Looks-wise the Canon EOS R10 is something of a mash-up of the Canon M50 Mark II and a small SLR like the Canon EOS 250D (AKA Canon EOS Rebel T7) with the addition of a joystick on its back. In fact, at 122.5 x 87.8 x 83.4mm, it’s smaller than the 250D/SL7 – which at launch was the smallest DSLR with a moveable screen and probably still remains so.
Plus, at 429g with memory card and battery, the R10 is lighter than the 250D, making it a highly portable camera that’s attractive for travel.
Despite that low weight and small size, the Canon R10 has a deep grip. That’s partly down to the fact that the lack of a mirror means the camera body doesn’t need to be as deep as an SLR’s. Consequently, the R10 feels a good pairing with the new RF-S 18-45mm F4.5-6.3 IS STM and RF-S 18-150mm F3.5-6.3 IS STM lenses.
With the exception of the menu button, the controls on the top and rear of the R10 are on the right of the camera, which combined with its low weight, means it’s easy to use one-handed.
According to the specification sheet, the Canon R10 is primarily made of magnesium alloy and plastic, but it’s not listed as weather-sealed.
Canon has given the R10 dual control dials, one embedded in the top-plate just behind the shutter release and the other towards the back of the top-plate above the thumb rest. This means that shutter speed and aperture can be adjusted quickly without the need to press a button while rotating a dial. Both are made from metal and have a knurled edge.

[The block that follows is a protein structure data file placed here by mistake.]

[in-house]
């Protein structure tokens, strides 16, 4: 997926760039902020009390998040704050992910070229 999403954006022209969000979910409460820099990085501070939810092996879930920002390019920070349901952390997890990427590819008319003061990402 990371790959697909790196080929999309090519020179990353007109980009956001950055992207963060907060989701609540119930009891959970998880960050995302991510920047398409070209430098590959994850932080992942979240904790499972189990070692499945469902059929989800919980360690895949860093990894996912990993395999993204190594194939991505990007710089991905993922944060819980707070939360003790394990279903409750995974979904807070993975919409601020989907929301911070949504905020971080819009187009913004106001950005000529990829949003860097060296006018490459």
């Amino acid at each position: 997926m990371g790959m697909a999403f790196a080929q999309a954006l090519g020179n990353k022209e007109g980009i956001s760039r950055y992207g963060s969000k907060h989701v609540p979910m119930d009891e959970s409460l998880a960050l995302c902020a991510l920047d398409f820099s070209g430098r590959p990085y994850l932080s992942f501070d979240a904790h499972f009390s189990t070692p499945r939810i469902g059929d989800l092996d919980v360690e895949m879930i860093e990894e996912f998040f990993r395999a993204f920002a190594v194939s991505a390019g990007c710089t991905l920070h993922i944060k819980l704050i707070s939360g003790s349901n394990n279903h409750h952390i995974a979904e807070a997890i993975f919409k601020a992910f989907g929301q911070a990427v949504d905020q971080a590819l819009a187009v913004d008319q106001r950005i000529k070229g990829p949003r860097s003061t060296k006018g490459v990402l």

Just to the left of the rear dial, there’s a large exposure mode dial with all of the enthusiast’s options (PASM and Bulb) present, plus two customisable options, Canon flexible priority (Fv mode), Scene Intelligent Auto mode, Scene mode, Creative Filter mode and video mode.
On the back of the camera, there’s the usual navigation pad with four shortcut keys, plus a central Q/Set button. Pressing the Q button opens the Quick menu or confirms settings selections. There’s also an Info button for toggling through the different display options, an AF-on button and the AF point selection and auto exposure lock (AEL) buttons. The latter two buttons are on the top of the ridge that forms the thumb rest, so there’s a nice, clearly defined area for your thumb. The textured joystick sits to the left of the top of the thumb rest so it’s within very easy reach.
As with all of Canon’s recent cameras, the R10 has fully-integrated touch control so its possible to select and adjust parameters from the main and Quick menu with taps on the screen. It’s also possible to set the focus point and zoom into the image with a tap on the screen.
Further good news is that the 3-inch 1.04-million-dot screen is mounted on a vari-angle joint which means it can be moved into a position for easy viewing whoever the camera is held.